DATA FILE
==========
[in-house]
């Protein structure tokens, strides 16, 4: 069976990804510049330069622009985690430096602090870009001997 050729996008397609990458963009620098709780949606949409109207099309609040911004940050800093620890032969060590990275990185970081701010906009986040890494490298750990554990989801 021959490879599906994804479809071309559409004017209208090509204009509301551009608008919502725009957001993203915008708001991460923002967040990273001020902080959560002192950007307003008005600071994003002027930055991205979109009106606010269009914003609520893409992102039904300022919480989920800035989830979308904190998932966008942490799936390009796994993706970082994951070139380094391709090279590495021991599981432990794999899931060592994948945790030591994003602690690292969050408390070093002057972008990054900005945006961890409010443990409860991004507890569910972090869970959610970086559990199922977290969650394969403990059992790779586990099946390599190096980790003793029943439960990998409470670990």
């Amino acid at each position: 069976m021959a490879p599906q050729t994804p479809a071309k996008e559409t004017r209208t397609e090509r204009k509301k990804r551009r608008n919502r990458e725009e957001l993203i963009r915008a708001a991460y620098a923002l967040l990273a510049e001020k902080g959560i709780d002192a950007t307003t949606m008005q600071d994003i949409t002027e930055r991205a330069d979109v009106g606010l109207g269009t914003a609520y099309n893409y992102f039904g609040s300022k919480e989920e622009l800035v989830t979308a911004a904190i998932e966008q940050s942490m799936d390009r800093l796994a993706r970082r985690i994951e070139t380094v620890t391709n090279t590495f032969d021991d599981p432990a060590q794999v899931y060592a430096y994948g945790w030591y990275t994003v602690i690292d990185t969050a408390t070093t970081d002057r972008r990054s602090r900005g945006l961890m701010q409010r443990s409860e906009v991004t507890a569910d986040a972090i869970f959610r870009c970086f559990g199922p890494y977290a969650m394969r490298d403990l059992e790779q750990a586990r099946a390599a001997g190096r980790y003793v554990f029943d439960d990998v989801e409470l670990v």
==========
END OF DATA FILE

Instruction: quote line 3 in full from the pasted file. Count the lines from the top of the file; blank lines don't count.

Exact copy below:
């Amino acid at each position: 069976m021959a490879p599906q050729t994804p479809a071309k996008e559409t004017r209208t397609e090509r204009k509301k990804r551009r608008n919502r990458e725009e957001l993203i963009r915008a708001a991460y620098a923002l967040l990273a510049e001020k902080g959560i709780d002192a950007t307003t949606m008005q600071d994003i949409t002027e930055r991205a330069d979109v009106g606010l109207g269009t914003a609520y099309n893409y992102f039904g609040s300022k919480e989920e622009l800035v989830t979308a911004a904190i998932e966008q940050s942490m799936d390009r800093l796994a993706r970082r985690i994951e070139t380094v620890t391709n090279t590495f032969d021991d599981p432990a060590q794999v899931y060592a430096y994948g945790w030591y990275t994003v602690i690292d990185t969050a408390t070093t970081d002057r972008r990054s602090r900005g945006l961890m701010q409010r443990s409860e906009v991004t507890a569910d986040a972090i869970f959610r870009c970086f559990g199922p890494y977290a969650m394969r490298d403990l059992e790779q750990a586990r099946a390599a001997g190096r980790y003793v554990f029943d439960d990998v989801e409470l670990v």